With some employees, it isn’t a matter of ability, it’s a matter of attitude. And while you can’t control someone’s horrible personality, you can decide how you’re going to respond. Use these scripts and strategies to confront problem employees and effectively manage employee discipline so you can bring motivating back to the forefront of your workday.
The first rule of people management is not to let one bad apple spoil your whole bunch. Difficult people can put a strain on the productive members of your team.
Make the most of your human capital. Browse our articles on the good, the bad and the ugly of People Management…
Don’t read too much into the NLRB's recent "Facebook rant" ruling. Despite much employer hand-wringing, the decision didn't give employees a free pass on social media posts. They still don’t have license to defame, disparage or otherwise trash their company, management, product or co-workers. Here's why.
After 20 years of being a secretary, writes one administrative professional, she knows how to do the necessary work. That hasn’t kept her current supervisor or her supervisor’s boss—both women—from berating and intimidating her. The admin asks, “How can I learn to stand up for myself in a professional manner?”
For most problem employees, deteriorating behavior and performance is a gradual process. Smart employers track the downward trajectory along the way.
Supervisors have to make decisions on how to run the workplace every day. They can’t spend hours deliberating every move. Imagine how little actual work would get done if supervisors had to double-check every decision to make absolutely sure it was correct. Fortunately, courts don’t require perfection from employers—just assurance that they acted fairly and in good faith.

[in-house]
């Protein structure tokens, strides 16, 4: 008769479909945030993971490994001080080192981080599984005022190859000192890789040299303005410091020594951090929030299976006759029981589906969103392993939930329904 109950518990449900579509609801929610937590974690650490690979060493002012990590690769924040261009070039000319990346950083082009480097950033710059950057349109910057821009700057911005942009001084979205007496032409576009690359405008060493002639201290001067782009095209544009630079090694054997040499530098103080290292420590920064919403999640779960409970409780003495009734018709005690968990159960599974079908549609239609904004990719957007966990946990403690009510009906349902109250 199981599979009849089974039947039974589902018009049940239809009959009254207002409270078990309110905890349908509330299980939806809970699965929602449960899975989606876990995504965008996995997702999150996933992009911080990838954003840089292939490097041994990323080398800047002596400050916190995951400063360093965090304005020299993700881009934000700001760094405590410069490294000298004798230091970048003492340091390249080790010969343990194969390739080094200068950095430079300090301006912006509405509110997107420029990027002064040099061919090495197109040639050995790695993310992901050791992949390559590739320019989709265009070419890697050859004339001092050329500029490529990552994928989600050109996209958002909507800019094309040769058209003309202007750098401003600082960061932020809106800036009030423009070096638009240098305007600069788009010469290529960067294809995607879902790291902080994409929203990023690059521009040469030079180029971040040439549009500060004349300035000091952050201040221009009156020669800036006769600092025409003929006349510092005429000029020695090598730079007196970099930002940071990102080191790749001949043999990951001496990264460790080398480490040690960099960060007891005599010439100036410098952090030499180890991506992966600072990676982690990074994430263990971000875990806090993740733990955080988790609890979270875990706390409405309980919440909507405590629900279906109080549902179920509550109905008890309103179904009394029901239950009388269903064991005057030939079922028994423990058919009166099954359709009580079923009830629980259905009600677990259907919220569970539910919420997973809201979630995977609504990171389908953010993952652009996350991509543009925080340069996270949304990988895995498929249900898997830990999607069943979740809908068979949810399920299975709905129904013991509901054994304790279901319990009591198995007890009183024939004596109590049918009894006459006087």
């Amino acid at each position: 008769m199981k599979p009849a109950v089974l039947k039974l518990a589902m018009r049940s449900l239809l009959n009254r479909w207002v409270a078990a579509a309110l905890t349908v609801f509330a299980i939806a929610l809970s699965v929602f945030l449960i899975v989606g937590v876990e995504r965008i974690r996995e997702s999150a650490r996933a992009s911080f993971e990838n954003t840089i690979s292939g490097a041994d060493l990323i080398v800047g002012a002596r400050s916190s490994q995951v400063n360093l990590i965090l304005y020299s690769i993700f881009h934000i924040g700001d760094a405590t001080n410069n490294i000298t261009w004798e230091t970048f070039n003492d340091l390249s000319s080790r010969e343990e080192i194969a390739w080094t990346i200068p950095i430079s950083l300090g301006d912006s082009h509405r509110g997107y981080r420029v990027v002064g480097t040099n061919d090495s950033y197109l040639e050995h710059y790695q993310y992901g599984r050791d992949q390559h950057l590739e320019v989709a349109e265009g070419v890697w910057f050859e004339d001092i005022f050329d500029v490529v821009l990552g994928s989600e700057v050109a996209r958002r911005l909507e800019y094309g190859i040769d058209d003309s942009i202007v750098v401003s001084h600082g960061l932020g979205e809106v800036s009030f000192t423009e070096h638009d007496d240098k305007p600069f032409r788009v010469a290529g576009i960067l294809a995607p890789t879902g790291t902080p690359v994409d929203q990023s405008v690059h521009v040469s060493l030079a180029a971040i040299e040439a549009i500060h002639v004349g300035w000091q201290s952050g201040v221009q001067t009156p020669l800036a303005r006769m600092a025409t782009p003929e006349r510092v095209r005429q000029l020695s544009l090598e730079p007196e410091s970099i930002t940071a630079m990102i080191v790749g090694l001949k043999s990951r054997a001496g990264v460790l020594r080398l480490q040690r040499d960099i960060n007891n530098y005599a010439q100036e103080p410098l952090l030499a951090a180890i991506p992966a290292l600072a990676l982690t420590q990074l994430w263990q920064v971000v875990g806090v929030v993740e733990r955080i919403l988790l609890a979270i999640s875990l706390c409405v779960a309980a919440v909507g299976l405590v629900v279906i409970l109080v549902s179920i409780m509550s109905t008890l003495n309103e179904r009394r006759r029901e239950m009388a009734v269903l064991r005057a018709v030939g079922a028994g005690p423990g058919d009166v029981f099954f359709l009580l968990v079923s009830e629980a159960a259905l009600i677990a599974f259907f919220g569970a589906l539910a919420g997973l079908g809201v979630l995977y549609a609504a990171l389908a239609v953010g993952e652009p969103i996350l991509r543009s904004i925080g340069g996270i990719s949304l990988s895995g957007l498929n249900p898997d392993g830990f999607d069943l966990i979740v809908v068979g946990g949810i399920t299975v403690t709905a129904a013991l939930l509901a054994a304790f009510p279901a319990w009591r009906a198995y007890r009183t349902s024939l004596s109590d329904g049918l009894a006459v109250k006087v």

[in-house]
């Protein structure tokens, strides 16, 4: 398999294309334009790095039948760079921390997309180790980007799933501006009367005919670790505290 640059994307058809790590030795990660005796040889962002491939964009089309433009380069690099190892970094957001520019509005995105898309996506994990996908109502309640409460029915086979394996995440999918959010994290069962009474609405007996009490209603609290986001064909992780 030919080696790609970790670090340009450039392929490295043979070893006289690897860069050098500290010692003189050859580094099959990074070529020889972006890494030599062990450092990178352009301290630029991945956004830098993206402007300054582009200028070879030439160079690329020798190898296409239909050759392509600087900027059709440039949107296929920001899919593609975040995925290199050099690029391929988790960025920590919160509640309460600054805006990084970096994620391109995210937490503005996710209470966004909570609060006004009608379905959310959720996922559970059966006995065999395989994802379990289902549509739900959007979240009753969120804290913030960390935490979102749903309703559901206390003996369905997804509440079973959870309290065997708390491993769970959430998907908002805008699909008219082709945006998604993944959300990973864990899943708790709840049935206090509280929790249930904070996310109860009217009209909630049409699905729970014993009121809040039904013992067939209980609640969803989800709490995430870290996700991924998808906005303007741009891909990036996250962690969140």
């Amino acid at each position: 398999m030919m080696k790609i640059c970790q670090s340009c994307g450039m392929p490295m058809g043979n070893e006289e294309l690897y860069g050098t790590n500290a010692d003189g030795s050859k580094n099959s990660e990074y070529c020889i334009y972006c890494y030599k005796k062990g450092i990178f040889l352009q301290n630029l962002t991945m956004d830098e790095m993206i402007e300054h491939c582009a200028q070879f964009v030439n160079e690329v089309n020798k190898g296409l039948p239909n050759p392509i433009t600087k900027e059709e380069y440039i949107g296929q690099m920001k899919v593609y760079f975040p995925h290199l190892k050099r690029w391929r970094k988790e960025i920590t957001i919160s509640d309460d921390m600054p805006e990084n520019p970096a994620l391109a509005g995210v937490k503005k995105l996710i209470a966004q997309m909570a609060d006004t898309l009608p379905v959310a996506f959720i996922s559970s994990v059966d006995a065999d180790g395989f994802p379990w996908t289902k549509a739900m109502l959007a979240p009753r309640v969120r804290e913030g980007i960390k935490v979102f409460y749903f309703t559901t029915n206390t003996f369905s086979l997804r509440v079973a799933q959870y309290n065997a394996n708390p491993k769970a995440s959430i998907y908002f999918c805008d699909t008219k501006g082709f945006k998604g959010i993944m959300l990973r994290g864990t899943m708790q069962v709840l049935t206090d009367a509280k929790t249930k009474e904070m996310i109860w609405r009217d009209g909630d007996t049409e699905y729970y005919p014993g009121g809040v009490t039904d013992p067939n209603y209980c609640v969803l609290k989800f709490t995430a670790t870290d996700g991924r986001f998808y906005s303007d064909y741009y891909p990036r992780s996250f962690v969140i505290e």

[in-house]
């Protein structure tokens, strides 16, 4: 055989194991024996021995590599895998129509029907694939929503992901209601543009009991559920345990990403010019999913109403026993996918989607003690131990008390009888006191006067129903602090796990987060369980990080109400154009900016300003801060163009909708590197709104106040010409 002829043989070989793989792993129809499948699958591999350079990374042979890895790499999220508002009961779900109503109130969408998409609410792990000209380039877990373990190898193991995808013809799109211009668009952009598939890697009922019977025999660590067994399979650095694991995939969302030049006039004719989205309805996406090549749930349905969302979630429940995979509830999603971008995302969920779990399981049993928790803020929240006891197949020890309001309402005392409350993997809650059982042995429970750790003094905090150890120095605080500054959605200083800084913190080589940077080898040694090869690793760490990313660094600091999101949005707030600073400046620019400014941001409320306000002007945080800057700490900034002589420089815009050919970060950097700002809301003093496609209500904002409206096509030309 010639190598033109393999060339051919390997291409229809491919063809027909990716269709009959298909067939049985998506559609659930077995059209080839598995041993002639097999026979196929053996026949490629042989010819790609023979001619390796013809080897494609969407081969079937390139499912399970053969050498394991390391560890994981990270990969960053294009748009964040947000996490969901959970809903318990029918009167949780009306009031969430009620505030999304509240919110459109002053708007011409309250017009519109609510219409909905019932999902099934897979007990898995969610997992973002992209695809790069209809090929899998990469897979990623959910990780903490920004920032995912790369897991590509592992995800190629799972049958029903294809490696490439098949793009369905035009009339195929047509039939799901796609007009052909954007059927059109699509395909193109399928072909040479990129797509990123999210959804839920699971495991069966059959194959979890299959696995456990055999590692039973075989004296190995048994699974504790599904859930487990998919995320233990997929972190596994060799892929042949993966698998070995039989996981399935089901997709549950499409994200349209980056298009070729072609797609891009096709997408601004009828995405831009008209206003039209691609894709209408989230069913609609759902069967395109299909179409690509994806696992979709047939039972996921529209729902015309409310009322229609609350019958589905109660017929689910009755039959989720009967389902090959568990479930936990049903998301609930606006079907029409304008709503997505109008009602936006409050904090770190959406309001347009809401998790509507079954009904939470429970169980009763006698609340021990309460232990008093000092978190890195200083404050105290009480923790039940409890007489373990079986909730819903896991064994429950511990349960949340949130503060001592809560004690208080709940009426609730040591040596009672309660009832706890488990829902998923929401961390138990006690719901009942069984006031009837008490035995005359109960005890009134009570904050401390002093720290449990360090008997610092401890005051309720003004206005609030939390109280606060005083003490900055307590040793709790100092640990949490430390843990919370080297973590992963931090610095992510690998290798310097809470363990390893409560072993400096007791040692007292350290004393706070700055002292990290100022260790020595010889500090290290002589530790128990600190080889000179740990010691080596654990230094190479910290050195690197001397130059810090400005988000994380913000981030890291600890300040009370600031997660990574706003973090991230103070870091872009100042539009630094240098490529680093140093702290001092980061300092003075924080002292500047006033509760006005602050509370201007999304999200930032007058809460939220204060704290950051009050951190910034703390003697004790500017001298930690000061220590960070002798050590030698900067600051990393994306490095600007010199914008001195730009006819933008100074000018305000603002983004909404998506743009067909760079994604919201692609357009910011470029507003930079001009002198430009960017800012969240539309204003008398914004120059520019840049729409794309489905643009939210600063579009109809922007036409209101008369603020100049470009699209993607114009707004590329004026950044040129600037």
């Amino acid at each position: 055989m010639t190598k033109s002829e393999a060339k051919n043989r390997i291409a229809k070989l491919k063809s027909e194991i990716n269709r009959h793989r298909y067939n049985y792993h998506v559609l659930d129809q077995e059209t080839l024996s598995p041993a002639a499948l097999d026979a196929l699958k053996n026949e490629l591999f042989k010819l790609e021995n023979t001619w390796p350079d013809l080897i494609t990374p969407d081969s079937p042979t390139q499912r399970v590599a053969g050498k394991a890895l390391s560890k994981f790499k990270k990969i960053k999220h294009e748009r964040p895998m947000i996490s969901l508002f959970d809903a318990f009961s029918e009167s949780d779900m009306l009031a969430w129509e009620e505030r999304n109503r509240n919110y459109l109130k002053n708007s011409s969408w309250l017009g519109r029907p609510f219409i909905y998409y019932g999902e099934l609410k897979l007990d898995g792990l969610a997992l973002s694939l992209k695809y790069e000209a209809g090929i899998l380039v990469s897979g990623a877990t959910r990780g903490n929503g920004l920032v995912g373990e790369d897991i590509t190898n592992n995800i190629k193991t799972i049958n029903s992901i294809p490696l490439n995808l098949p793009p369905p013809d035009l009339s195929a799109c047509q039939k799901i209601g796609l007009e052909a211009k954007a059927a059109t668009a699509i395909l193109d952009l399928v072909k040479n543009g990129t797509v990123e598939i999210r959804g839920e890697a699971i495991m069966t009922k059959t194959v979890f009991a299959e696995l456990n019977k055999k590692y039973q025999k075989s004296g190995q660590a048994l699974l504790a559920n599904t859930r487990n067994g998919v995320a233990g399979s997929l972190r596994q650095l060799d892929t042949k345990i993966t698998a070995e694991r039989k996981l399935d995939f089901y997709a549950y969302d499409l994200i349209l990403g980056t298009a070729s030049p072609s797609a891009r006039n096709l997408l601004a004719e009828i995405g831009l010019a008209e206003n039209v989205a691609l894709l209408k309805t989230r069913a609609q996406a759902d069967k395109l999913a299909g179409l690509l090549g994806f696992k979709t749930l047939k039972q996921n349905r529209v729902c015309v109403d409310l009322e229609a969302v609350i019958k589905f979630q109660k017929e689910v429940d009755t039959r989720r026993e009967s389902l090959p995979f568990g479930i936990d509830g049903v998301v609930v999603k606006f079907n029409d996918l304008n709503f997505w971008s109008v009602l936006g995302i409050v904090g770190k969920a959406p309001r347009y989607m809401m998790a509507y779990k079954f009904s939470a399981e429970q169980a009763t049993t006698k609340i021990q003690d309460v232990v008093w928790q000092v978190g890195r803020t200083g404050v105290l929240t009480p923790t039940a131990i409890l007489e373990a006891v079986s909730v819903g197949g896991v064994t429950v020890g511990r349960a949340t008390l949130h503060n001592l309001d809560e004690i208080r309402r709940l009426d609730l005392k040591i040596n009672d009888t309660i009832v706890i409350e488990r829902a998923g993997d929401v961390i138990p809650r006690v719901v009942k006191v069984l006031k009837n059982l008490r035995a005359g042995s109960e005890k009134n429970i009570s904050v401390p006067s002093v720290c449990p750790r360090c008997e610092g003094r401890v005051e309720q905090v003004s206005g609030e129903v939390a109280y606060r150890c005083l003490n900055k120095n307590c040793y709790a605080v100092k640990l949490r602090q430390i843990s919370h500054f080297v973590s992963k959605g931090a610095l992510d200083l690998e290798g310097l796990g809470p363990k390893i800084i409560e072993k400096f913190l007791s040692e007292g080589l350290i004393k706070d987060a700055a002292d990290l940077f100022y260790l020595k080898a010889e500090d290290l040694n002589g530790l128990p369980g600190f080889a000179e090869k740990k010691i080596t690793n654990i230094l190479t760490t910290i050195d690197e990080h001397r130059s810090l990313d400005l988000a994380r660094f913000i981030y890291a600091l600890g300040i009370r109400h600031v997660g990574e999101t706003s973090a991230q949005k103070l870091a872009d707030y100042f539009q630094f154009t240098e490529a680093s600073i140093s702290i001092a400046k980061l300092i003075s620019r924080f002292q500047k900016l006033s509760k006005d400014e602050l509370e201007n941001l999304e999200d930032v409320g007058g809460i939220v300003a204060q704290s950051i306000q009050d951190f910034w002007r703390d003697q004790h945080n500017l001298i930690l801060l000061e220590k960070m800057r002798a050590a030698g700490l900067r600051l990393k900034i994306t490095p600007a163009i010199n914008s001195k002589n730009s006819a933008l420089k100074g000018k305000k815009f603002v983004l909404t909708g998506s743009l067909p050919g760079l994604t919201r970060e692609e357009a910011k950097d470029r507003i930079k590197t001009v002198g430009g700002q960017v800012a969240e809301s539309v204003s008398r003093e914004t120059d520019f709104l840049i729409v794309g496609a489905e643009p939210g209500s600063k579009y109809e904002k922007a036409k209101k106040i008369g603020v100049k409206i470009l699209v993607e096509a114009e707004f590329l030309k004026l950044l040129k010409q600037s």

Don’t read too much into the recent foray by the NLRB into the brave new world of social media. Employees don’t receive a free pass on social media posts. They don’t have license to defame, disparage or otherwise trash their company, management, product or co-workers. Until the NLRB says otherwise, employers shouldn’t treat social media any differently than any other form of employee communications.
The challenges facing HR pros who specialize in talent, compensation and benefits are dramatically different today than they were just a year ago. At Deloitte Consulting, we call it “the talent paradox”—the apparent contradiction that occurs when unemployment is still relatively high, yet companies still are seeing significant shortages in critical talent areas.
After 60 years of building businesses, Jack Nadel knows about managing people. And he's devised a simple success formula. "You succeed with relationships, results and rewards," says Nadel.
With some employees, the problem isn't a matter of ability, it's a matter of attitude. This can manifest itself in everything from quiet disobedience to outright insubordination. How should you respond?
The recession taught many employers to save on training by experimenting with video, teleconference and online learning—cost-effective alternatives to traditional stand-up courses. Follow these 10 steps to develop your organization's training. Tip:
Invest in your own online learning with the HR Specialist LEAP Symposium
Training budgets are back. Many organizations that made double-digit cuts in training funding in 2008 and 2009 increased spending on employee development last year. If your organization is ready to reinvest in training, follow these 10 principles: